Post Traumatic Growth 101

From traumatic beginings to "normal life", choosing to grow and wanting to empower others. This is my story.

Wednesday, July 31, 2013

Stronger and Stronger We Grown - When Does It Stop? Never.

It's funny, I've been having some feelings lately...about a relationship I have continued to invest in. These thoughts are negative and I come here to blog about it and my last post SCREAMS at me. Haven't you figured out how to navigate crazy? Haven't you let go?

Yes. But it's still taking work to let go, because I can't just stop the relationship.

I'm extremely proud of the work I'm doing in my relationships - especially with my Grampa. Our time has come and I'm taking the opportunity to strengthen the relationship because my Grampa is being so open to it, he's being supportive and responding positively to my efforts.

Yet I continue to hear negativity and doubts from others within the family, and I continue to let this affect me. Why? I just re-read my last post....why can't I just let go. When people say negative things about my efforts, I feel anxious about what I'm doing...and when I think about it, it's because I don't want to hear the inevitable "I told you so", if I fail.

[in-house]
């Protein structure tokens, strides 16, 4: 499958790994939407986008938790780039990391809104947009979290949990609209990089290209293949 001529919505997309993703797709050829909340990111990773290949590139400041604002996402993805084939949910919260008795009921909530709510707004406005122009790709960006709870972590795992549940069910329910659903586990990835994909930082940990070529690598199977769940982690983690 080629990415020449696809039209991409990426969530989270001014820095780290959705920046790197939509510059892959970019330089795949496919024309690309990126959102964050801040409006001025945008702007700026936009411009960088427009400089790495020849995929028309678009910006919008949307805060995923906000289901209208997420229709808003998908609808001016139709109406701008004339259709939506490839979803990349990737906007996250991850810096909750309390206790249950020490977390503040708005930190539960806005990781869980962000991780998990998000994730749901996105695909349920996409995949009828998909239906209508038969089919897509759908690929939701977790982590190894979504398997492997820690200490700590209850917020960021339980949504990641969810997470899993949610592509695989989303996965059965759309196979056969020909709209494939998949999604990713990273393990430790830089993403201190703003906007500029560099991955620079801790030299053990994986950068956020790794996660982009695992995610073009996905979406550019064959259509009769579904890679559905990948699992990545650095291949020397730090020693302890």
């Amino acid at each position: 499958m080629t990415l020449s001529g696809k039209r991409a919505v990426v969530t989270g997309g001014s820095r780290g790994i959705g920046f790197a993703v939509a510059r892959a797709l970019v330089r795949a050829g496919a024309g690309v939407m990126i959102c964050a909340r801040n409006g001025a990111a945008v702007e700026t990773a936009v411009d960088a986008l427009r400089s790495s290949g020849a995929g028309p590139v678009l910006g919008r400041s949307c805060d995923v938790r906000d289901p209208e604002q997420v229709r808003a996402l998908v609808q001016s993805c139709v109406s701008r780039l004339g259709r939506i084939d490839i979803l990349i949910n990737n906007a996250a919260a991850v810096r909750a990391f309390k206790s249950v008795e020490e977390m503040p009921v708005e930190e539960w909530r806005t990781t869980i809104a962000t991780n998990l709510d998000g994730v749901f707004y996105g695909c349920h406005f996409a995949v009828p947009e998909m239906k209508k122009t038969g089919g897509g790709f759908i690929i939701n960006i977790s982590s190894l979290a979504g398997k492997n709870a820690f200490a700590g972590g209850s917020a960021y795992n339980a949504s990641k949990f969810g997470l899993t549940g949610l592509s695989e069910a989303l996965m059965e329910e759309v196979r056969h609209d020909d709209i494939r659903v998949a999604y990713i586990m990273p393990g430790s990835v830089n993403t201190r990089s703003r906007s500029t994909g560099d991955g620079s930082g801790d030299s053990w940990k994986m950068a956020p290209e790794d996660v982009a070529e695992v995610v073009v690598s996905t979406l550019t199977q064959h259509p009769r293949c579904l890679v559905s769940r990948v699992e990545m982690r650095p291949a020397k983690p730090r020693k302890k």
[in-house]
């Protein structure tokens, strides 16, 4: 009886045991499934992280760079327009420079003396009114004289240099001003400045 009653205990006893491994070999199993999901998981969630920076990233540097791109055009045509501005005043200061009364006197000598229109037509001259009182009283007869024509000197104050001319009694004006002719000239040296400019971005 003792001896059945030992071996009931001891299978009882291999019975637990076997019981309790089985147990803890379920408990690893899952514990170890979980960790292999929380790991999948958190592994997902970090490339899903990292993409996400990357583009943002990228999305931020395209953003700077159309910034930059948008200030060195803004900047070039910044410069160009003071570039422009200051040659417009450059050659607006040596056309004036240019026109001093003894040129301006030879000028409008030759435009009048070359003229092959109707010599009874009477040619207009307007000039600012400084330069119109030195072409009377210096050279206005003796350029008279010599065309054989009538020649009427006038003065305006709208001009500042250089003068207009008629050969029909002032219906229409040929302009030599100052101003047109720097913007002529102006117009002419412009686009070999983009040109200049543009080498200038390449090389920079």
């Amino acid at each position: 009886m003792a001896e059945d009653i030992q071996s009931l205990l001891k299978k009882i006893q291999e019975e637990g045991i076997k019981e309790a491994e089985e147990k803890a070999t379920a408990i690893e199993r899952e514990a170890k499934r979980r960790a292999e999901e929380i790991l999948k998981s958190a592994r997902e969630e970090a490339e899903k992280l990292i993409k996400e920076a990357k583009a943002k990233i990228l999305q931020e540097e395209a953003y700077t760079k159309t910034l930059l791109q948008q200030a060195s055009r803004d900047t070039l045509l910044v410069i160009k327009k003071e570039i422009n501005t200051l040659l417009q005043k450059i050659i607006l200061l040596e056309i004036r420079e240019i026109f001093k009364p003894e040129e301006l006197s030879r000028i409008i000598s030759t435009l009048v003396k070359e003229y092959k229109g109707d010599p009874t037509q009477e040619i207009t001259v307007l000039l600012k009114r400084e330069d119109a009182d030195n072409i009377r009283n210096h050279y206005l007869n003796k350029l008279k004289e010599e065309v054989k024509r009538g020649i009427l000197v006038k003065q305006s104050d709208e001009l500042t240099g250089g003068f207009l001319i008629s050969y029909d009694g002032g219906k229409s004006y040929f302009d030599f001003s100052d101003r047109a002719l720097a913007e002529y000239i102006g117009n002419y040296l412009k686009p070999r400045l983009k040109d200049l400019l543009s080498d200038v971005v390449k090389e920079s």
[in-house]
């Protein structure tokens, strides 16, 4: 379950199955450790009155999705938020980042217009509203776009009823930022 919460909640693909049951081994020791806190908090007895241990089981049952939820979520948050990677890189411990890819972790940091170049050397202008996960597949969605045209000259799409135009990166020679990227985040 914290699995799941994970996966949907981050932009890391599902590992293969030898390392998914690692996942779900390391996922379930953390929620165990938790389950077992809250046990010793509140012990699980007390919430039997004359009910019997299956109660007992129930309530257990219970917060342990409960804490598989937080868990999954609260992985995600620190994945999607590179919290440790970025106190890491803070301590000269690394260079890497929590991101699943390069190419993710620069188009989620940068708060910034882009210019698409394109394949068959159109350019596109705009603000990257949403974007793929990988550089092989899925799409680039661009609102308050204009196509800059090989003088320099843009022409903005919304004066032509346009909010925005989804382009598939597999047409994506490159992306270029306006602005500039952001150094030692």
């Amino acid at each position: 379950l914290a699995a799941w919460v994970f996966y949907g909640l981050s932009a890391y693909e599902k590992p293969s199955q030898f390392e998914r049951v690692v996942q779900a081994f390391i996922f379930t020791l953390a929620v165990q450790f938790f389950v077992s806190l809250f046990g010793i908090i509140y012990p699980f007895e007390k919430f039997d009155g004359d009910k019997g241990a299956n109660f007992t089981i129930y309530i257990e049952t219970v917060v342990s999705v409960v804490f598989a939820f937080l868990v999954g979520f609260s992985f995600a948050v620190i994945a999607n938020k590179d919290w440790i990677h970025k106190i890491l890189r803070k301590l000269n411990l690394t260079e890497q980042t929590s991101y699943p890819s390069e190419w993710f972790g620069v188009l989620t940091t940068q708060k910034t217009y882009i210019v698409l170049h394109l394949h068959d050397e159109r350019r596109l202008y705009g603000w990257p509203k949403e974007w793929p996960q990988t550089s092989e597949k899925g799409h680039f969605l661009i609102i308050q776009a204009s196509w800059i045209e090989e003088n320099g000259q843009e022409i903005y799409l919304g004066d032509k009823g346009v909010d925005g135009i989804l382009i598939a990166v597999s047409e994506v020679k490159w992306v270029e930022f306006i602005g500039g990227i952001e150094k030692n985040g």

Why do I continue to care about these people? Why do I continue to let them affect me? EVERYONE else in my life is being encouraging, "what a wonderful thing you're doing", "so what if it doesn't work out, you tried girl", "what's the harm in trying?" "you're doing this to strengthen a relationship, how can you fail?"

I'm learning to take the supportive people and surround myself with them, they're my bricks. Family might be the foundation, but a foundation sometimes needs to be replaced. I guess I need to understand that I can't replace the foundation all at once but it's going to be a piece by piece process. Letting go isn't going to be as easy as saying you're going to do it and voila it's much as I want it to.

“Not only is it possible to have a great relationship even after growing up in difficult circumstances, but the pain of our past experience can actually become the motivation that drives our commitment to do the work that is necessary to create the kind of fulfillment that we were denied as a child.”

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